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6 minute read - Essays

Modelling Tesla for Software Testing

Jan 4, 2002

Colarado Springs, 1900, and a round wooden building has been constructed 100 feet in diameter. Within the building a metal spike, fifty feet high, extends from floor to ceiling, this continues for another 70 feet into the desert air. A thin man sits on a wooden chair reading a hand written scientific text not more than 5 feet away from the spike. Suddenly a roar of tumultuous proportions fills the room, neighbours 10 miles away step out of their homes to see what has disturbed them. A shower of sparks erupts from the metal spike and tendrils of lightning arc around the man as millions of volts are discharged into the wooden room. Nicola Tesla smiles, and closes his text, his invention successful.

The Inventor

As an inventor, Tesla embodies the entire development lifecycle. The inspiration of genius, the feasibility study, the prototype, through to the documented patent. Every role in the development process can learn from Tesla, but as a tester I am most interested in Tesla’s ability to model.

Born July 9 1856, Nicola Tesla was a visionary inventor who held patents and prototypes for a staggering array of scientific achievements of which the following are but a few: a radio controlled boat in 1890, the Tesla coil a prominent feature in every celluloid mad scientist’s lab, creator of the Niagra Falls polyphase AC generator, robots, helicopters, radio and, it has been rumored, even the electric light bulb.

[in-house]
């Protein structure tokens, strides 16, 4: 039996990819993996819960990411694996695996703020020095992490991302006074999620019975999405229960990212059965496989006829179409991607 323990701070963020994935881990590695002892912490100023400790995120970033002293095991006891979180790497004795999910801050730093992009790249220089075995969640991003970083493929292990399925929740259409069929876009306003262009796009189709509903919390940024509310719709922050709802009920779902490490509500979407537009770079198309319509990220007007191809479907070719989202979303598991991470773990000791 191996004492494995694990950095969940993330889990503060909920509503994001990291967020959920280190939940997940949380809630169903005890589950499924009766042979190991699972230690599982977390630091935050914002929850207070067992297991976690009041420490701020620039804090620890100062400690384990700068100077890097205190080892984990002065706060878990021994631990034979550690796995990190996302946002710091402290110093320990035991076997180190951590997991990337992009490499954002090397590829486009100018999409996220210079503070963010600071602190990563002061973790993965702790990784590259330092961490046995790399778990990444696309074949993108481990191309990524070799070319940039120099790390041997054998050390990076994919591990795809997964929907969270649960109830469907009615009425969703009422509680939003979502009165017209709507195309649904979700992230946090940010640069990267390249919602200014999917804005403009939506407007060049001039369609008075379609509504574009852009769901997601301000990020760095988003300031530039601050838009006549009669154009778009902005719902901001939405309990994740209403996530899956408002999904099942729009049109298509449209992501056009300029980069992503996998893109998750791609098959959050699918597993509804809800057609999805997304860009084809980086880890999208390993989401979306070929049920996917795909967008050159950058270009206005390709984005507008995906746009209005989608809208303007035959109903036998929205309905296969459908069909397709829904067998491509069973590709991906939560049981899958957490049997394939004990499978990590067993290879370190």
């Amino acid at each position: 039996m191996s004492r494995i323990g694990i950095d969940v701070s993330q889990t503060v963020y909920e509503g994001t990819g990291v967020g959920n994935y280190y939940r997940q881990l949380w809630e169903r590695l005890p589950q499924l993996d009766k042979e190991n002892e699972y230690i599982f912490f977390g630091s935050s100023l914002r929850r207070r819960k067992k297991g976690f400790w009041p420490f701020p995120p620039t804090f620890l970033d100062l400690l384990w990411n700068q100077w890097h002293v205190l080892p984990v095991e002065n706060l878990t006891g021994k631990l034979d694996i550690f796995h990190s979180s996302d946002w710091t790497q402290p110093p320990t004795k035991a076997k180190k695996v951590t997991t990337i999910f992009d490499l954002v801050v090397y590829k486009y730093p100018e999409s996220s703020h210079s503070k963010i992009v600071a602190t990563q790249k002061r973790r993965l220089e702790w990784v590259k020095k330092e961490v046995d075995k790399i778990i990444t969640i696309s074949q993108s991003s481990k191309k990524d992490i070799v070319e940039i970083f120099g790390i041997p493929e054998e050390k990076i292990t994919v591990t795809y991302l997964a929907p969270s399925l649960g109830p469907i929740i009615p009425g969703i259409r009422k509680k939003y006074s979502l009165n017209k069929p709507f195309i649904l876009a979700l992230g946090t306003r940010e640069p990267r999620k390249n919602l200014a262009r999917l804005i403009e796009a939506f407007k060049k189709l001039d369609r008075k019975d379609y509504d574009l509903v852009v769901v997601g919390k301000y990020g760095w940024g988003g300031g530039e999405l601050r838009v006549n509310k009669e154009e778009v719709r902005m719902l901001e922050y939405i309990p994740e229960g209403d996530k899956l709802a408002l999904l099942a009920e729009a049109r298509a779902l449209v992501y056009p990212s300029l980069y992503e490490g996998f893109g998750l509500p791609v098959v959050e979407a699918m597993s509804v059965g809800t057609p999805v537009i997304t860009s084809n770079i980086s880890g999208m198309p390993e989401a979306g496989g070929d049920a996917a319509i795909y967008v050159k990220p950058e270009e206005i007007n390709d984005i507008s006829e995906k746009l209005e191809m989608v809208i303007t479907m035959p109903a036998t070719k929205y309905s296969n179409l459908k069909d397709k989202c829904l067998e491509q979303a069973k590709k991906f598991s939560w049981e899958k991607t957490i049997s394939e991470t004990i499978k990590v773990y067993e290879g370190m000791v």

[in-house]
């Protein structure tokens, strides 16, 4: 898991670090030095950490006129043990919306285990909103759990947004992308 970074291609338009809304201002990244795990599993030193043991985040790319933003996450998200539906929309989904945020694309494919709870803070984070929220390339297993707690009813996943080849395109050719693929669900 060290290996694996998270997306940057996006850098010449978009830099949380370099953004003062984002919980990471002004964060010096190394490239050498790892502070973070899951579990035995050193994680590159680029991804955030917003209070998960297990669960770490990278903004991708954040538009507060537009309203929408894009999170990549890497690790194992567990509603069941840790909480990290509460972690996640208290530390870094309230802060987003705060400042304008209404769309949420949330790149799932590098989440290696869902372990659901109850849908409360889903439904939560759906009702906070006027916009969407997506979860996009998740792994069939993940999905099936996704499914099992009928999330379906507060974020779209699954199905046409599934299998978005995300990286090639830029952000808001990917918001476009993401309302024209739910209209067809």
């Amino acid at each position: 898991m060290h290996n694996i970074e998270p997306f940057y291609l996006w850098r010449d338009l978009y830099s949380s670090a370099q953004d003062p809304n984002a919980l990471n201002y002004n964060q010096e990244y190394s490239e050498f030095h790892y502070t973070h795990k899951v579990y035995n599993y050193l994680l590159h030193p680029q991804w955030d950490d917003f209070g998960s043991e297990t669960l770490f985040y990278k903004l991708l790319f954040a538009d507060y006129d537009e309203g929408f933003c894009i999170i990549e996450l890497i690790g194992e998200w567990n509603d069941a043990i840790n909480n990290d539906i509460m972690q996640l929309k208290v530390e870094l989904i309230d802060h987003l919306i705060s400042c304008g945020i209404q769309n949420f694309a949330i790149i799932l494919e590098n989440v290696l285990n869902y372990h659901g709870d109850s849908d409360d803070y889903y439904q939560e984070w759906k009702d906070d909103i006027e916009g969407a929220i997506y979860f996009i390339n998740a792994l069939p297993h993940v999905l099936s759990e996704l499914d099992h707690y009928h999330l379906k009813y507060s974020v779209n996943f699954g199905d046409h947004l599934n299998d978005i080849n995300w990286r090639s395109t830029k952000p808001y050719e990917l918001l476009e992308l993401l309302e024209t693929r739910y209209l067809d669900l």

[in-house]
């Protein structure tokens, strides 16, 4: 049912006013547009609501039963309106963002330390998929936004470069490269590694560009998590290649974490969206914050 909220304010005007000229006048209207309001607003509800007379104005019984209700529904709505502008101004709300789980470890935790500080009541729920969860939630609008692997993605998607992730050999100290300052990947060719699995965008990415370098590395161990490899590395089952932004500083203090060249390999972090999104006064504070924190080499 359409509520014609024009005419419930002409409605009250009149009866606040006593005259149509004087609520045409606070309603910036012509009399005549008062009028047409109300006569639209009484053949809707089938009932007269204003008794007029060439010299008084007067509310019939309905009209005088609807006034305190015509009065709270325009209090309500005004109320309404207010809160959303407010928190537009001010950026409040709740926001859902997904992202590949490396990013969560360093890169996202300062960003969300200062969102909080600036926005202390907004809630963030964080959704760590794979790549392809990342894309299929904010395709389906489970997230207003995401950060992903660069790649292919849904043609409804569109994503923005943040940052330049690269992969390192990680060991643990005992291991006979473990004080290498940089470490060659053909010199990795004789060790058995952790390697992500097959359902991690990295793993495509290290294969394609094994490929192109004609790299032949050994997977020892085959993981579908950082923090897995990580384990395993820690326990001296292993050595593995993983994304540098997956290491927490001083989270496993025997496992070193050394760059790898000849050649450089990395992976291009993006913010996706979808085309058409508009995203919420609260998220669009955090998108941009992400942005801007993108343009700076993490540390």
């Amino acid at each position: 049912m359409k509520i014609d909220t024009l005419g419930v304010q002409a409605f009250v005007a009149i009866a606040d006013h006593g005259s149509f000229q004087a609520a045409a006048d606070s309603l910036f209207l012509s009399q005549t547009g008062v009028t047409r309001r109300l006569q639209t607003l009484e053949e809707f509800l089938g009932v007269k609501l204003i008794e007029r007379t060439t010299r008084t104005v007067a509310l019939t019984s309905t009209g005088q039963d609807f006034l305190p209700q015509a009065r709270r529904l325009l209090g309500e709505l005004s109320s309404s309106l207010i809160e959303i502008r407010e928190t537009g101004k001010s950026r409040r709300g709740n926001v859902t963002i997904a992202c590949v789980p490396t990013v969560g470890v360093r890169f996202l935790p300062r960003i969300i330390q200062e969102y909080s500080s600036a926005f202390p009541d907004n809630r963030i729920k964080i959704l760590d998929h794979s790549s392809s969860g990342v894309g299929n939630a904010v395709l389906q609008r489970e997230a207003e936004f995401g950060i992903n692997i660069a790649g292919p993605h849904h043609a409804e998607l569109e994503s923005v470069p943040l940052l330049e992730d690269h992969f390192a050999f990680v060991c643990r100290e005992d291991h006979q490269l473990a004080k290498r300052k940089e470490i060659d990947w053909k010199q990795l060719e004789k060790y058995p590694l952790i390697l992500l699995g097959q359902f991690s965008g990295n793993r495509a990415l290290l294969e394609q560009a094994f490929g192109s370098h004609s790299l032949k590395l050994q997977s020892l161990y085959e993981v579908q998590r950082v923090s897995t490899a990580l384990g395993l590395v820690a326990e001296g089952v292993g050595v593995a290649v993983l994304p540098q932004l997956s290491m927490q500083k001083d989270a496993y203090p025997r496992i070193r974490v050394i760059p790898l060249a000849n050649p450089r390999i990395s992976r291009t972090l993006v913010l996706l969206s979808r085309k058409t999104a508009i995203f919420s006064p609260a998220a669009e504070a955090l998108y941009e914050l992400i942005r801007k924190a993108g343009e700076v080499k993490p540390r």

The Modeller

Tesla constructed models of his inventions in his head; to scale, with the correct materials and using the tools that he would use to construct them in real life. Having built a mental model he could then subject it to analysis, tests, and make changes until he was satisfied, then and only then would he build it.

“The pieces of Apparatus I conceived were to me absolutely real and tangible, every detail, even to the minutest marks and signs of wear.” [1]

Unlike testers, Tesla had the benefit that he worked alone. He would conceive, build and test the systems he required. As testers we have to take in to account the need to communicate; with our fellow testers, the development teams, the users and ourselves (nine months down the line after we have forgotten why we created that test in the first place).

Tesla’s prestigious success is surely aided by his ability to model. It would be a mistake to suggest that as testers we build models of the system in our head and then conduct the tests there. But as software development professionals how often do we fail to take the models that we have out of our heads and on to paper, how often do we fail to document the derivation trail of our tests?

Testing & Modelling

Adhoc testing typifies the building of, and testing from, an unconscious model in our head rather than a documented or conscious model. If we do this then we have no justification for measures of completeness or coverage. The model in our head allows us to distinguish between an error and a pass but it may become difficult to justify such a decision if, on the next stage of testing, our pass is deemed a false positive (a test that actually failed but we marked it as passed).